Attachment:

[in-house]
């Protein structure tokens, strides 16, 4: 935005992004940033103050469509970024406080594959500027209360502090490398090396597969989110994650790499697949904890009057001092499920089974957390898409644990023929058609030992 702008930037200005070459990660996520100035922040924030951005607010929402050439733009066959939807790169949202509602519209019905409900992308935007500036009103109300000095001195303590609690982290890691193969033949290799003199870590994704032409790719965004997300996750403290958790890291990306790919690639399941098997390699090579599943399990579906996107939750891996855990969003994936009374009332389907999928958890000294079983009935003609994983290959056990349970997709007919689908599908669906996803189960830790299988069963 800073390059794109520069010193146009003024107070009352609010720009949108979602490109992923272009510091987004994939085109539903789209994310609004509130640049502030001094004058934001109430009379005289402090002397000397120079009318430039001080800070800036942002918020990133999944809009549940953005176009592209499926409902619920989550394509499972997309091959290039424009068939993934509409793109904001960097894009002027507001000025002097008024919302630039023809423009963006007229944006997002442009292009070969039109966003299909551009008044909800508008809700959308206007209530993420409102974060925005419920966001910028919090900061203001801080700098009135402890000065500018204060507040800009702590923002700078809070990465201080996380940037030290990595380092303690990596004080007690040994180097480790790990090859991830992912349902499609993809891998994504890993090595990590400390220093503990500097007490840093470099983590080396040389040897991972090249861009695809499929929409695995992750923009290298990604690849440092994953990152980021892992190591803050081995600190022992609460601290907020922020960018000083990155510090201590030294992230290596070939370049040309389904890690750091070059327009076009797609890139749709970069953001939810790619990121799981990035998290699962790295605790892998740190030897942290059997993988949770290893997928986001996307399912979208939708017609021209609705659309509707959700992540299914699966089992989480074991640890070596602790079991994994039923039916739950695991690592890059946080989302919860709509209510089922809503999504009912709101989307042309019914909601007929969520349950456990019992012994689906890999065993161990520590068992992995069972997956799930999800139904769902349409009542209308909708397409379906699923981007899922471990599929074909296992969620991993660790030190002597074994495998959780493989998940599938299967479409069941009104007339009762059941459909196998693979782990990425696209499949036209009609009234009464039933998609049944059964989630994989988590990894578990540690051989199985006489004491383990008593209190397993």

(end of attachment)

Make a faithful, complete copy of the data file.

[in-house]
């Protein structure tokens, strides 16, 4: 935005992004940033103050469509970024406080594959500027209360502090490398090396597969989110994650790499697949904890009057001092499920089974957390898409644990023929058609030992 702008930037200005070459990660996520100035922040924030951005607010929402050439733009066959939807790169949202509602519209019905409900992308935007500036009103109300000095001195303590609690982290890691193969033949290799003199870590994704032409790719965004997300996750403290958790890291990306790919690639399941098997390699090579599943399990579906996107939750891996855990969003994936009374009332389907999928958890000294079983009935003609994983290959056990349970997709007919689908599908669906996803189960830790299988069963 800073390059794109520069010193146009003024107070009352609010720009949108979602490109992923272009510091987004994939085109539903789209994310609004509130640049502030001094004058934001109430009379005289402090002397000397120079009318430039001080800070800036942002918020990133999944809009549940953005176009592209499926409902619920989550394509499972997309091959290039424009068939993934509409793109904001960097894009002027507001000025002097008024919302630039023809423009963006007229944006997002442009292009070969039109966003299909551009008044909800508008809700959308206007209530993420409102974060925005419920966001910028919090900061203001801080700098009135402890000065500018204060507040800009702590923002700078809070990465201080996380940037030290990595380092303690990596004080007690040994180097480790790990090859991830992912349902499609993809891998994504890993090595990590400390220093503990500097007490840093470099983590080396040389040897991972090249861009695809499929929409695995992750923009290298990604690849440092994953990152980021892992190591803050081995600190022992609460601290907020922020960018000083990155510090201590030294992230290596070939370049040309389904890690750091070059327009076009797609890139749709970069953001939810790619990121799981990035998290699962790295605790892998740190030897942290059997993988949770290893997928986001996307399912979208939708017609021209609705659309509707959700992540299914699966089992989480074991640890070596602790079991994994039923039916739950695991690592890059946080989302919860709509209510089922809503999504009912709101989307042309019914909601007929969520349950456990019992012994689906890999065993161990520590068992992995069972997956799930999800139904769902349409009542209308909708397409379906699923981007899922471990599929074909296992969620991993660790030190002597074994495998959780493989998940599938299967479409069941009104007339009762059941459909196998693979782990990425696209499949036209009609009234009464039933998609049944059964989630994989988590990894578990540690051989199985006489004491383990008593209190397993």